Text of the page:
It was July 4th, 1939. Lou Gehrig was a dying man. Earlier that year, he’d ended his 2,130 consecutive game streak, taking himself out before a game in Detroit for the good of the team (he was hitting .143 with an RBI). A visit to the Mayo Clinic in June confirmed the worst: he had Amyotrophic Lateral Sclerosis, the disease that now carries his name. Although his mind would remain intact, his body would slowly betray him. Although his wife had told the doctors to try and withhold some of the more horrible details of the diagnosis from him, there is evidence to suggest that Lou knew, somehow, that he was on his way out. He announced his retirement from the game he loved.
So it was on Independence Day that the Yankees held a day in his honor. They retired his number 4- the first in baseball to be so honored. Some of his most famous teammates, including Babe Ruth, joined delegates from across the country in Yankee Stadium.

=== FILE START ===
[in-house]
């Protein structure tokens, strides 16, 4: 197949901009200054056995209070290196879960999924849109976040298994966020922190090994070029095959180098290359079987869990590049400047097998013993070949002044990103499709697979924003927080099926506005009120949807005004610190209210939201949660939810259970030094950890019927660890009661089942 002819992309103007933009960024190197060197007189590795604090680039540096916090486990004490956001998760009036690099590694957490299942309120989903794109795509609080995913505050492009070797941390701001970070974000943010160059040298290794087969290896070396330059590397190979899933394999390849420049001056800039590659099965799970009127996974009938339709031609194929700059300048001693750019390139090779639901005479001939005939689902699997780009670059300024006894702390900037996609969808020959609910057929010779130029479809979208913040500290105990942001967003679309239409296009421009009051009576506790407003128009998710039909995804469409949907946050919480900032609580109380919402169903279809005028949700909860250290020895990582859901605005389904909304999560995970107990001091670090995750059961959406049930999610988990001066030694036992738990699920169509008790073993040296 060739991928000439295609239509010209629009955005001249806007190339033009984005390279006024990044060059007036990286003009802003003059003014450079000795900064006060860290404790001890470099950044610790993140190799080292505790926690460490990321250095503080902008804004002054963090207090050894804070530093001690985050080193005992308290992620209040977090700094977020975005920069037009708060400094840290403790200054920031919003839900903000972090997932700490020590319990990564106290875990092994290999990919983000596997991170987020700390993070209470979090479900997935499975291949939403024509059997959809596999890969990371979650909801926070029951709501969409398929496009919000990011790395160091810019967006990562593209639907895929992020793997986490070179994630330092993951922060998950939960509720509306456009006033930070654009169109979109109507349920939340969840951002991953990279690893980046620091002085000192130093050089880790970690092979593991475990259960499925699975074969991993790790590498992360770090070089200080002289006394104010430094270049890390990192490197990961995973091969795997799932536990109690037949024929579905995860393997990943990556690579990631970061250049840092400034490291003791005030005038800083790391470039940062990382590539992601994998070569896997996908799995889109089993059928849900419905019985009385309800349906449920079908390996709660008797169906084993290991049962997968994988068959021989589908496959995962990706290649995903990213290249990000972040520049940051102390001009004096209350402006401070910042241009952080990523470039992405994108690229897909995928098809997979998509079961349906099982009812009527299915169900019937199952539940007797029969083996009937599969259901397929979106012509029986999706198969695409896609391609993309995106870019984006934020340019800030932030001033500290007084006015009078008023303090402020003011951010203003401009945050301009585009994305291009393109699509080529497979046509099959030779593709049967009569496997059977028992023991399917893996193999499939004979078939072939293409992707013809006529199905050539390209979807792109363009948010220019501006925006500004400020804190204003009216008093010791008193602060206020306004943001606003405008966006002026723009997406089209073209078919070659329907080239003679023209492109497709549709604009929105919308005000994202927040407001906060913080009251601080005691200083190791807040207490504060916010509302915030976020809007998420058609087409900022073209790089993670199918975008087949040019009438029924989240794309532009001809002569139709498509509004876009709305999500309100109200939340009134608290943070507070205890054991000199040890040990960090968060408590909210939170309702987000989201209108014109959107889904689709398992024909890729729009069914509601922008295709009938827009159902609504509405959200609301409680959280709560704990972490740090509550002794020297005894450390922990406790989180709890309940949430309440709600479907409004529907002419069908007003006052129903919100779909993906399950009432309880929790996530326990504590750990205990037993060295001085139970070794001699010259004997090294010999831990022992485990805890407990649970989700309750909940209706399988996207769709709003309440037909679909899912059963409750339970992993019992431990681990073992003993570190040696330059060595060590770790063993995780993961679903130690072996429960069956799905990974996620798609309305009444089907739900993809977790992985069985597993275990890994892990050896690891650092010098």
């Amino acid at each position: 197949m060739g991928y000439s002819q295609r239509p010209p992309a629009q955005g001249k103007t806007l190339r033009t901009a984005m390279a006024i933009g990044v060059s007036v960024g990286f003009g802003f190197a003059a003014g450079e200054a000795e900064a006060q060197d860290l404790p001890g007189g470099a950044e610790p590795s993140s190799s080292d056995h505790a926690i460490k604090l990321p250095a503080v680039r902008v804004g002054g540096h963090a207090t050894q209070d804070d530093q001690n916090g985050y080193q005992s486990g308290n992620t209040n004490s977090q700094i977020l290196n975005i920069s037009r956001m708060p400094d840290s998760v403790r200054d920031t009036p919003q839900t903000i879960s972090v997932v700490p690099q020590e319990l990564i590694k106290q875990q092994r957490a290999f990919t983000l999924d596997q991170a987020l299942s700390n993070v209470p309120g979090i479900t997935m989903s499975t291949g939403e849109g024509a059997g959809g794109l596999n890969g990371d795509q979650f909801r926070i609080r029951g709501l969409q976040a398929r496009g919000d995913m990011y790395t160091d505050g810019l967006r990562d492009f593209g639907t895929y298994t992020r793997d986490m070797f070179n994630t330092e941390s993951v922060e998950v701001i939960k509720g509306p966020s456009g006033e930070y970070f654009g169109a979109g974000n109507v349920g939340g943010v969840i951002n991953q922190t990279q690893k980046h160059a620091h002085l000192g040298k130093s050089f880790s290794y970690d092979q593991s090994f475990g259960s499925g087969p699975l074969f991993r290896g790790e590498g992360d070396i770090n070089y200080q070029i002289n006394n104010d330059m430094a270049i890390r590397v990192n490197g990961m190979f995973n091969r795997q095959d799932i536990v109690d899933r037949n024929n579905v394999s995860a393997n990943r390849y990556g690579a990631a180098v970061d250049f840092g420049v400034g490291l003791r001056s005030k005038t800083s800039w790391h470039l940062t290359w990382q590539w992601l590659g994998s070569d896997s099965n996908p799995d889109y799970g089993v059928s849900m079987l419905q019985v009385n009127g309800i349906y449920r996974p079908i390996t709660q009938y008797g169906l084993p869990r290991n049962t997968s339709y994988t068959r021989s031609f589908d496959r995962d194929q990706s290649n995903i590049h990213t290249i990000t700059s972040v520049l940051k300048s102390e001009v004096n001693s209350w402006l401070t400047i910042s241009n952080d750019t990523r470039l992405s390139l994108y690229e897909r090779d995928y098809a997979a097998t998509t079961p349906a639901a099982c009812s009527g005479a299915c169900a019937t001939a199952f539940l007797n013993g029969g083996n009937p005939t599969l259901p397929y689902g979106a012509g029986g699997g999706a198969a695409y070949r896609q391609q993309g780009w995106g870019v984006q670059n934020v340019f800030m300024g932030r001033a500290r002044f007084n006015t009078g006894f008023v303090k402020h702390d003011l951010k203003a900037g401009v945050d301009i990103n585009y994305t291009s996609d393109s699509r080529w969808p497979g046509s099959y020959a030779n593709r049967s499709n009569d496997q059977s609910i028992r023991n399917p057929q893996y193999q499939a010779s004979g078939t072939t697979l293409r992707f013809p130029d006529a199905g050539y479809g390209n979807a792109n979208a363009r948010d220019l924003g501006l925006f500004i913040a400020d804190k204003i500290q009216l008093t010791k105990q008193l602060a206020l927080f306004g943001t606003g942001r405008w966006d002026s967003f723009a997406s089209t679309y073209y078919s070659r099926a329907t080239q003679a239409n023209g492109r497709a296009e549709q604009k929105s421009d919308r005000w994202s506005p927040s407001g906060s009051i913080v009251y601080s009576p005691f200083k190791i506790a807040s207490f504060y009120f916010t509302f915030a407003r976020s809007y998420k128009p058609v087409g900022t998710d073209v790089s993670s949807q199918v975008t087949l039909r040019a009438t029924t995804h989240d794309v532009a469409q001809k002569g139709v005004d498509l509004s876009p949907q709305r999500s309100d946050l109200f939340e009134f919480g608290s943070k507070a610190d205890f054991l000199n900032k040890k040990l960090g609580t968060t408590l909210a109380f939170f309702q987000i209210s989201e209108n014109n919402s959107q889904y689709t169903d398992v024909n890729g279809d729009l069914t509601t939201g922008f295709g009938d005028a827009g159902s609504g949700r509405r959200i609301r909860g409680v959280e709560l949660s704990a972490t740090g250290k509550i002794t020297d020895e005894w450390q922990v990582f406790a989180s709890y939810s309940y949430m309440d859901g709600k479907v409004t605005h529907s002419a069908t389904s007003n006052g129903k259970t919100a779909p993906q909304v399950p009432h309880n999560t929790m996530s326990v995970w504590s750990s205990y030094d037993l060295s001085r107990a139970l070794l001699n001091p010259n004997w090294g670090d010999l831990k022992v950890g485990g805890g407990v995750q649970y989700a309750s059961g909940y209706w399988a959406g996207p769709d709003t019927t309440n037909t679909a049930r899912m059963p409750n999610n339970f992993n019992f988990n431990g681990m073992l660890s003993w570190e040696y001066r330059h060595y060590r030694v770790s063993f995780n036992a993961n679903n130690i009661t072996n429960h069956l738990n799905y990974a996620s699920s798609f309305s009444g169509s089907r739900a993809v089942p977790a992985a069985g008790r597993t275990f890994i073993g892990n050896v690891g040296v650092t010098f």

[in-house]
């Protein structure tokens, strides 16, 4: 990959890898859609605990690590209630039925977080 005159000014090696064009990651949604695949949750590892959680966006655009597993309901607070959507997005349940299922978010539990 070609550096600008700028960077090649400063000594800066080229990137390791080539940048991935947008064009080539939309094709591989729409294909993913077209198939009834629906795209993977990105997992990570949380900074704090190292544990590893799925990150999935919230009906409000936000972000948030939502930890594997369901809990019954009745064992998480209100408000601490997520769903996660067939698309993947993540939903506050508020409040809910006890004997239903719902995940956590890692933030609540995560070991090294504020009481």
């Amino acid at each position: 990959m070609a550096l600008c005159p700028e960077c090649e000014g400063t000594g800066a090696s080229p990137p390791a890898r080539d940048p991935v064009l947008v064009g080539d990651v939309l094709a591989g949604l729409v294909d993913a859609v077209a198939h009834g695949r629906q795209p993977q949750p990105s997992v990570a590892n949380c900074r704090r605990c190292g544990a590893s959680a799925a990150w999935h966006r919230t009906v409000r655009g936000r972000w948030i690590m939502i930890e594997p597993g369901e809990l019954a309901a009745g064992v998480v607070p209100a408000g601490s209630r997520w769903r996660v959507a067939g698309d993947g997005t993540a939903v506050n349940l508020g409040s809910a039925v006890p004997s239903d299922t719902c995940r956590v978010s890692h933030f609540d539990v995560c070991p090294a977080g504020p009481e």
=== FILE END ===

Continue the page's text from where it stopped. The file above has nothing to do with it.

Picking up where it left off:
Everybody knows how the speech began, and many know how it ends, as can be seen below:
However, that was because, as amazing as it sounds, no media outlets had recorded the whole thing. That is partly why Gary Cooper’s speech in Pride of the Yankees is occasionally played instead, although it moved the beginning of the speech to the end for artistic reasons and was more of a paraphrase of the actual words Gehrig gave on that day.
Since Gehrig’s death in 1941, he has remained an inspiration and a rallying-cry in the fight against ALS and similar diseases. What had been before Gehrig a little understood disease is now studied across the world.
Progress has been made. A few years back, a report came out that suggested that people who have a history of concussions may be more likely to develop an ALS-style disease (Gehrig, it should be noted, took plenty of beanballs during his career, and also had played football at Columbia), and there is also some evidence that genetics and mutations may also play a role. Despite this, however, there remains no cure.